Sprint 5G service will, says the company, launch in May. But as with every other carrier to announce 5G plans so far, there’s an asterisk against that claim.
Verizon kicked off the fun back in October of last year, when it claimed to have launched a ‘5G Home’ service. This did offer an improvement in speeds over existing LTE service, but wasn’t actually 5G – and the company last month abandoned the rollout …
AT&T was next, pushing a made-up ‘5G E’ label for what is actually LTE-A, a variety of 4G. Sprint took offence at this, and filed a lawsuit requesting an injunction to prevent its rival using a 5G label. Though AT&T does at least have real 5G in some parts of a number of cities.
Now The Verge points to Sprint claiming it will launch its 5G service in four cities in May, with another six by the end of June.
Sprint plans to launch its 5G network this May, starting in Atlanta, Chicago, Dallas, and Kansas City. 5G service is also supposed to come to Houston, Los Angeles, New York, Phoenix, and Washington, DC in the first half of the year.
Only, guess what: it isn’t real 5G either. (Well, technically, it meets the broad standard, but won’t offer the speeds of millimeter wave coverage, which is the whole point of 5G.)
There’ll be a critical difference between Sprint’s 5G network and other 5G networks. Sprint isn’t launching super-fast millimeter wave coverage like its competitors, since it doesn’t own licenses on the wireless airwaves to support it.
Instead, Sprint’s 5G network will launch using the carrier’s mid-band spectrum, which is faster than LTE airwaves, but doesn’t travel as far (and conversely, it’s slower than millimeter waves, but travels farther). Sprint also says it’ll also rely on “massive MIMO” to improve its 5G network’s capacity.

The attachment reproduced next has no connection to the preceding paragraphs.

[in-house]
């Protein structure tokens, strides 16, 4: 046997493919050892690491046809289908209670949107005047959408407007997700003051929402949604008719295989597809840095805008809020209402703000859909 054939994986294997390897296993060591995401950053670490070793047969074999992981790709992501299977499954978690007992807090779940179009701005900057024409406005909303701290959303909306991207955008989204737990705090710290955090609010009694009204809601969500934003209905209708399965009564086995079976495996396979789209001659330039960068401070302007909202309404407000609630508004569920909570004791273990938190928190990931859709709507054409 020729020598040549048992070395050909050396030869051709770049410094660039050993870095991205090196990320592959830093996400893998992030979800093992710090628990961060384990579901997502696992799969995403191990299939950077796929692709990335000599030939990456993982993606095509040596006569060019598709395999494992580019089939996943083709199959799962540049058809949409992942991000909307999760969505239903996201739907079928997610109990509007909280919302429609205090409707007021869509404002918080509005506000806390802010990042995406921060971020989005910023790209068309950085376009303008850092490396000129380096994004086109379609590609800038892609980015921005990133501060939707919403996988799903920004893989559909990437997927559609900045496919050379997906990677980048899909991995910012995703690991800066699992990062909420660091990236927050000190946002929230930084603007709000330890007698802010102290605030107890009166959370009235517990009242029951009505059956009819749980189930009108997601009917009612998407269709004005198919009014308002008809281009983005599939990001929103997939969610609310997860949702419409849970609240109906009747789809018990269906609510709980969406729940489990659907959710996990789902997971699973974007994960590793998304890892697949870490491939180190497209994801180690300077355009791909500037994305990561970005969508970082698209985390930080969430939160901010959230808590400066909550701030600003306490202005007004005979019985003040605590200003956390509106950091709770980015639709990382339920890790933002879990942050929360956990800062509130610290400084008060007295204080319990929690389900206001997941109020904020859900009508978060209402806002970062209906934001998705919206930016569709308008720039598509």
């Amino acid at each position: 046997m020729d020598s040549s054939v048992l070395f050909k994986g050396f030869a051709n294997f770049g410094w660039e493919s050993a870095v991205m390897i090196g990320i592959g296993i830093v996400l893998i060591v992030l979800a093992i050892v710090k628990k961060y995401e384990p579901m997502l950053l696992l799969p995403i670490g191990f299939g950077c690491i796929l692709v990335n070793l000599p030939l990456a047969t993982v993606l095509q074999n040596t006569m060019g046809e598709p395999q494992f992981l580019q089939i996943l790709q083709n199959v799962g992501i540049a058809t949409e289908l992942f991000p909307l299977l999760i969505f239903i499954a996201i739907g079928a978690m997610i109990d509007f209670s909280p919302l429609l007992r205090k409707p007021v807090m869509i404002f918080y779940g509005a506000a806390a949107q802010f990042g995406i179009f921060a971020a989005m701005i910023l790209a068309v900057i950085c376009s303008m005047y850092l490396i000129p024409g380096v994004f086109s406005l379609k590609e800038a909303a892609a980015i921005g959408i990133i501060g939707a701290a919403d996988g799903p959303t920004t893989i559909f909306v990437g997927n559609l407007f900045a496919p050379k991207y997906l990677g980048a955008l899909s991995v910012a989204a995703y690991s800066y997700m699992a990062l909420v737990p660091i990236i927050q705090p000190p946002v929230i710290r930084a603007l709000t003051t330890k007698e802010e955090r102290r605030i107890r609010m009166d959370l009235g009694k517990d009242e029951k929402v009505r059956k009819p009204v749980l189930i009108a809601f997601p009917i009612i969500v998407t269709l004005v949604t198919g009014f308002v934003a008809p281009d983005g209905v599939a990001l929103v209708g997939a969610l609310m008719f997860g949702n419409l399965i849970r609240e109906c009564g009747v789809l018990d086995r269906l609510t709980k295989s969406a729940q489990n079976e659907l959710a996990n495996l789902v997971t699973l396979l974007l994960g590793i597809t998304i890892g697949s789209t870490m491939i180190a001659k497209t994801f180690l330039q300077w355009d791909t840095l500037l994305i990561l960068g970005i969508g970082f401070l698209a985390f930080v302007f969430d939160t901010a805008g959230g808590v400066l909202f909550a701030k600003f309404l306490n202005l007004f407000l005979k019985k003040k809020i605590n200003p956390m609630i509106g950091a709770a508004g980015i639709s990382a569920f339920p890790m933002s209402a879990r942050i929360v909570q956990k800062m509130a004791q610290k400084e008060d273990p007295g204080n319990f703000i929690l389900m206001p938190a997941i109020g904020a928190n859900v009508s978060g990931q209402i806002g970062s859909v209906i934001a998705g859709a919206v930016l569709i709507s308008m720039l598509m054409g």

The company was also unable to say what plans would be available, or what speeds would be offered. It did have a little to say about coverage, at least.
Sprint says its 5G network is currently being tested in downtown Chicago. It also gave some limited details about availability within cities once it launches. In New York, Sprint promises coverage in Midtown and lower Manhattan; in Dallas, Sprint says it’ll cover 230 square miles of the Dallas Fort Worth area. In total, Sprint says it’ll cover more than 1,000 square miles across its initial nine cities.
Sprint is hoping a proposed merger with T-Mobile will get it the tech it needs, and facilitate faster rollout.
The reality is that we won’t see widespread rollout of true 5G services until sometime in 2020, which is when we might also see the first iPhone to support the faster data service. Check out our explainer for full details of 5G.
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